INDIANAPOLIS — When Alex Tagliani leads the 33-car field into the first turn of the Indianapolis 500, he'll be tugging along a century's worth of triumphs, thrills and tragedy.
But in this, the 100th anniversary of America's most famous race, the focus is clearly on the future.
The IndyCar series is showing signs of emerging from 15 years of irrelevance, a period of darkness that began with an open-wheel war between two feuding series and ended with a peace agreement hardly anyone noticed. The sport that produced such giants as A.J. Foyt, Mario Andretti and Rick Mears found itself relegated to niche status. Heck, there were even empty seats at the Brickyard, a sight no one could have envisioned a couple of decades ago.
"There was almost a lost generation," Andretti moaned. "There were those 15 years where things were precarious, at best."
Now, there's a semblance of hope. Two new manufacturers will enter the series in 2012, powering a futuristic new machine. The field for this year's 500 is undoubtedly deeper and more talented than it has been since the glory days. Sponsorships are up, attendance is improving and an energetic new leader seems willing to try anything that might bring more attention to the sport.
In a sense, Sunday's race can be seen as a jumping-off point to a new era (and, no, we're not talking about the giant orange ramp set up on the infield for a Hot Wheels promotional stunt before the green flag waves).
"I'm proud of the series for what we've done, for all the hard work we've put in," said Danica Patrick, who has just one win in her career but remains the only driver widely known outside of IndyCar circles.
Of course, the fact that everyone is wondering whether Patrick will bolt to a more profitable gig in NASCAR next year shows the checkered flag remains in the distance. No matter what happens, there's still plenty of work to be done.
A third of the field is composed of part-time drivers, most of whom are doing Indy-only deals and hope it leads to something bigger.
Look at Dan Wheldon, a former race winner who should be in the prime of his career. He was squeezed out of his last job, and this is the only sure thing on his schedule in 2011. Look at Townsend Bell, who has finished as high as fifth at Indy and will start from the inside of the second row. Asked what's on his schedule for the rest of the year, he replied, "Well, there's Christmas. And New Year's, I guess."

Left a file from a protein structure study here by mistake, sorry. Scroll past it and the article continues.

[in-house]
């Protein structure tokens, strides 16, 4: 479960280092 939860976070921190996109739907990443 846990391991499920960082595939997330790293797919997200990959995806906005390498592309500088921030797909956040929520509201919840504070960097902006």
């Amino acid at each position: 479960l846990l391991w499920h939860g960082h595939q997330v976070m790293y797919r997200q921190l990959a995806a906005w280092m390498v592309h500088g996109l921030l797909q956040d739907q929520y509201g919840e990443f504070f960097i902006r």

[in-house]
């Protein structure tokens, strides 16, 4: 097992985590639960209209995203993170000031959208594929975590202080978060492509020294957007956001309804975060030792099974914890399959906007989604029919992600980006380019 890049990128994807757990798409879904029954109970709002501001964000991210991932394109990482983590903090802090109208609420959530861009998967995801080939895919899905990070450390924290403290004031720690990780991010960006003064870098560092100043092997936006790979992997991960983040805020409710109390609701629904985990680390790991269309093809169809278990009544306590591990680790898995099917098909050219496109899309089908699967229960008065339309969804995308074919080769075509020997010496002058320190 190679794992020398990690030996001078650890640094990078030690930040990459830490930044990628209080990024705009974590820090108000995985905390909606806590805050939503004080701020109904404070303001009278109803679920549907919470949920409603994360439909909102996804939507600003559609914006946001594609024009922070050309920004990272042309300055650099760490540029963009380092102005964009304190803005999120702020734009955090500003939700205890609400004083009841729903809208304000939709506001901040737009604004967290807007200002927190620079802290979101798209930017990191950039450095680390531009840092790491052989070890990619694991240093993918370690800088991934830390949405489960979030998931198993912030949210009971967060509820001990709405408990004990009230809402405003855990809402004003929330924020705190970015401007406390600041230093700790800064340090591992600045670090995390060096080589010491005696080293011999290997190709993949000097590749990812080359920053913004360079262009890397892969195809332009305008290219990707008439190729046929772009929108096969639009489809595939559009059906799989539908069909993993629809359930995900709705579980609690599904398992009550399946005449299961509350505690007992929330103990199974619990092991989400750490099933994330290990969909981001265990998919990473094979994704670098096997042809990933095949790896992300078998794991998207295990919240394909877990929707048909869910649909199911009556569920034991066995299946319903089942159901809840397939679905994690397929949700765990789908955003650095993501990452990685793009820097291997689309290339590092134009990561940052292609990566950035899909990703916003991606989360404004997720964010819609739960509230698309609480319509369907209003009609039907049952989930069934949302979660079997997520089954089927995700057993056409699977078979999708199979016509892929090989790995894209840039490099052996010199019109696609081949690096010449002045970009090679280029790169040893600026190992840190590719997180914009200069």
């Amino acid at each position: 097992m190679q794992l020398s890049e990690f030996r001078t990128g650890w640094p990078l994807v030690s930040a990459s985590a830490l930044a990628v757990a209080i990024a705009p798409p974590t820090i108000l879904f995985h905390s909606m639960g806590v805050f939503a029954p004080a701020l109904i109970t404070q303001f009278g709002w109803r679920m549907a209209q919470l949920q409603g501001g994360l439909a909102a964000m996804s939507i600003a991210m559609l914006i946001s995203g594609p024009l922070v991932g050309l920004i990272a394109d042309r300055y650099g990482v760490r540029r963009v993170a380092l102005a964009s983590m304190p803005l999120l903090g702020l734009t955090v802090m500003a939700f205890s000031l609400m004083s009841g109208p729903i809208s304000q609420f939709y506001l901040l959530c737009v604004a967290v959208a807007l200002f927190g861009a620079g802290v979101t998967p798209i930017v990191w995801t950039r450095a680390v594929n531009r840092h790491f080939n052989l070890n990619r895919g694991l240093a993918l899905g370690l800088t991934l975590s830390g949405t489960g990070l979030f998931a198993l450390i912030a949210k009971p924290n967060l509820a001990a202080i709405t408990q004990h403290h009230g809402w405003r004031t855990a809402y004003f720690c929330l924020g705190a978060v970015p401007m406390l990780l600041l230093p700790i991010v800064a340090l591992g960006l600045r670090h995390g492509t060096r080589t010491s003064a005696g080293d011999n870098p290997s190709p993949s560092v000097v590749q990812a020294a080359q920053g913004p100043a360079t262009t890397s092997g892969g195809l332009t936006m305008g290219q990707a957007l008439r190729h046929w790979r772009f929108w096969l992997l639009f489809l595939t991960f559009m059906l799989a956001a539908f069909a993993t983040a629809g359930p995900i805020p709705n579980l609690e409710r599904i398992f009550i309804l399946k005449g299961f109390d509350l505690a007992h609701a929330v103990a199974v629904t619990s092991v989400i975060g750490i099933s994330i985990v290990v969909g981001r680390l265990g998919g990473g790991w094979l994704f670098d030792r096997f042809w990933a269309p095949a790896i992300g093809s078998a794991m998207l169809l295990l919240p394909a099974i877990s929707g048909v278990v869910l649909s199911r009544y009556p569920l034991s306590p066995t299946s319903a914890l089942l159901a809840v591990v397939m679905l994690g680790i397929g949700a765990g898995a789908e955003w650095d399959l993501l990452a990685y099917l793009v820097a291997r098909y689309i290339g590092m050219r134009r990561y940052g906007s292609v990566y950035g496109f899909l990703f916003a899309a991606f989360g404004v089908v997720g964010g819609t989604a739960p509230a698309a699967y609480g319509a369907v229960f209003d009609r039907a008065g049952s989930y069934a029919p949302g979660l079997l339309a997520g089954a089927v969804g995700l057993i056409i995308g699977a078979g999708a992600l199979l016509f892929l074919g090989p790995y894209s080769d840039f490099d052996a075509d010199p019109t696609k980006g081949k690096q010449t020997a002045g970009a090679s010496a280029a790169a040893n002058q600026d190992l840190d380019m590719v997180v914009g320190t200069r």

Good line, but not good for IndyCar.
"I stopped many years ago trying to rationalize or problem-solve the racing industry," Bell said. "I'm resigned to the fact that if I just go out and win the damn race, everything else will probably take care of itself."
Randy Bernard, who was brought in from the Professional Bull Riders series to bring some pizazz to IndyCar, has certainly shown he's willing to shake thing up. One of his changes — double-file restarts, which are used in NASCAR — has drawn the ire of the drivers. They see them as impractical with the high-speed, open-wheel machines, which can't go banging into each other like the good ol' boys.
Tagliani, the surprising pole-winner, was one of the most outspoken critics. He fears that Sunday's race could turn into a gruesome crashfest. He even went so far as to raise the possibility of debris flying into the stands and injuring someone in the massive crowd of more than 200,000.
"I don't want to be responsible for that," the Canadian said. "If our wheels touch while we're racing side-by-side, all of a sudden cars are going to be flipping."
IndyCar officials have promised extra sweeping in the corners during caution periods to provide a wider racing groove, but they appear unwilling to back off from the double-file concept. If nothing else, it has given people something to talk about, which might have been the main purpose all along.
"It's brought a lot of new controversy and attention to the sport, in a good and positive way," Bernard said.